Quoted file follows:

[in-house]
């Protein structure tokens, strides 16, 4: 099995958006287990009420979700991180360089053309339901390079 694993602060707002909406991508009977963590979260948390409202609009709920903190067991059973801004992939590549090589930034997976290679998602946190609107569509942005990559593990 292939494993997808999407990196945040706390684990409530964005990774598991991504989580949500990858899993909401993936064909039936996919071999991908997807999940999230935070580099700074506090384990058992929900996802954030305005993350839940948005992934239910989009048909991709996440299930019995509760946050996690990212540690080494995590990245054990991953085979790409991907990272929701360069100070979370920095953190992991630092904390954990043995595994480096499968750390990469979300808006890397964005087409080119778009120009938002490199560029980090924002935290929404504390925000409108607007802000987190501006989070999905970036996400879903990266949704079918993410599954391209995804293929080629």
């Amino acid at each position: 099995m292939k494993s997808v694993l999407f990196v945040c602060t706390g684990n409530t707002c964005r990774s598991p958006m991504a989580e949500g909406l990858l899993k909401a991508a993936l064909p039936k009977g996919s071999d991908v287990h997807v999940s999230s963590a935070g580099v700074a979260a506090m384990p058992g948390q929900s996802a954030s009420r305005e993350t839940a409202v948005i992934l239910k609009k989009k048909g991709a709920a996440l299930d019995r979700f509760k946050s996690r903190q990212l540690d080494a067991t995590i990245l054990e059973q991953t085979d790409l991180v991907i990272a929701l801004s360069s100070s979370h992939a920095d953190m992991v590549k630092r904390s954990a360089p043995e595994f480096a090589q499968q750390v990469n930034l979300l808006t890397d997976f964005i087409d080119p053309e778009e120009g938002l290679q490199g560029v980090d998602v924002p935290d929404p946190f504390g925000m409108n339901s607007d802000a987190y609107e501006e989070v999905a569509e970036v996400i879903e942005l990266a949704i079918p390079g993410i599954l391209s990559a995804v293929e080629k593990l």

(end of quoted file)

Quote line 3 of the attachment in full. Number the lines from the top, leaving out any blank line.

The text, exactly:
């Amino acid at each position: 099995m292939k494993s997808v694993l999407f990196v945040c602060t706390g684990n409530t707002c964005r990774s598991p958006m991504a989580e949500g909406l990858l899993k909401a991508a993936l064909p039936k009977g996919s071999d991908v287990h997807v999940s999230s963590a935070g580099v700074a979260a506090m384990p058992g948390q929900s996802a954030s009420r305005e993350t839940a409202v948005i992934l239910k609009k989009k048909g991709a709920a996440l299930d019995r979700f509760k946050s996690r903190q990212l540690d080494a067991t995590i990245l054990e059973q991953t085979d790409l991180v991907i990272a929701l801004s360069s100070s979370h992939a920095d953190m992991v590549k630092r904390s954990a360089p043995e595994f480096a090589q499968q750390v990469n930034l979300l808006t890397d997976f964005i087409d080119p053309e778009e120009g938002l290679q490199g560029v980090d998602v924002p935290d929404p946190f504390g925000m409108n339901s607007d802000a987190y609107e501006e989070v999905a569509e970036v996400i879903e942005l990266a949704i079918p390079g993410i599954l391209s990559a995804v293929e080629k593990l």